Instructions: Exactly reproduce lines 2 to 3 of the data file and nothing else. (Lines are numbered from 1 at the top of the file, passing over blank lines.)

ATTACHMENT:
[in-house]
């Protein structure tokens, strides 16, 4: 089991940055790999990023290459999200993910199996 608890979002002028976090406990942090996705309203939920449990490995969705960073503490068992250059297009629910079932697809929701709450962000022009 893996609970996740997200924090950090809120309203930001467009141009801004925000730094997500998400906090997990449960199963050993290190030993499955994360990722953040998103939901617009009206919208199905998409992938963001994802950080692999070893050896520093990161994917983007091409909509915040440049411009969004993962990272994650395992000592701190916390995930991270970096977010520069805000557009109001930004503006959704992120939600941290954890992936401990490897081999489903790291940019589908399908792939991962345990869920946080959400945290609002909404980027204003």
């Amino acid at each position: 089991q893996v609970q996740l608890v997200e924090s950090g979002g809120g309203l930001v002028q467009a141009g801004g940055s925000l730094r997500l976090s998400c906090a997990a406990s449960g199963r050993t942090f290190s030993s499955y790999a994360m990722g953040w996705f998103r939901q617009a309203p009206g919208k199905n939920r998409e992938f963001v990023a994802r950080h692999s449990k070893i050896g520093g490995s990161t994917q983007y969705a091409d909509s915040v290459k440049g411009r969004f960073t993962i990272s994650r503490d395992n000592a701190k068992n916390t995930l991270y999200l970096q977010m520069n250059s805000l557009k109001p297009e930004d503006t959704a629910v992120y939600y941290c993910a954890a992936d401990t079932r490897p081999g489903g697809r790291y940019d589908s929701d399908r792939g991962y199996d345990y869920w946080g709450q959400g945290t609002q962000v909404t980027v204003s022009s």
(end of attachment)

């Protein structure tokens, strides 16, 4: 089991940055790999990023290459999200993910199996 608890979002002028976090406990942090996705309203939920449990490995969705960073503490068992250059297009629910079932697809929701709450962000022009 893996609970996740997200924090950090809120309203930001467009141009801004925000730094997500998400906090997990449960199963050993290190030993499955994360990722953040998103939901617009009206919208199905998409992938963001994802950080692999070893050896520093990161994917983007091409909509915040440049411009969004993962990272994650395992000592701190916390995930991270970096977010520069805000557009109001930004503006959704992120939600941290954890992936401990490897081999489903790291940019589908399908792939991962345990869920946080959400945290609002909404980027204003």
């Amino acid at each position: 089991q893996v609970q996740l608890v997200e924090s950090g979002g809120g309203l930001v002028q467009a141009g801004g940055s925000l730094r997500l976090s998400c906090a997990a406990s449960g199963r050993t942090f290190s030993s499955y790999a994360m990722g953040w996705f998103r939901q617009a309203p009206g919208k199905n939920r998409e992938f963001v990023a994802r950080h692999s449990k070893i050896g520093g490995s990161t994917q983007y969705a091409d909509s915040v290459k440049g411009r969004f960073t993962i990272s994650r503490d395992n000592a701190k068992n916390t995930l991270y999200l970096q977010m520069n250059s805000l557009k109001p297009e930004d503006t959704a629910v992120y939600y941290c993910a954890a992936d401990t079932r490897p081999g489903g697809r790291y940019d589908s929701d399908r792939g991962y199996d345990y869920w946080g709450q959400g945290t609002q962000v909404t980027v204003s022009s």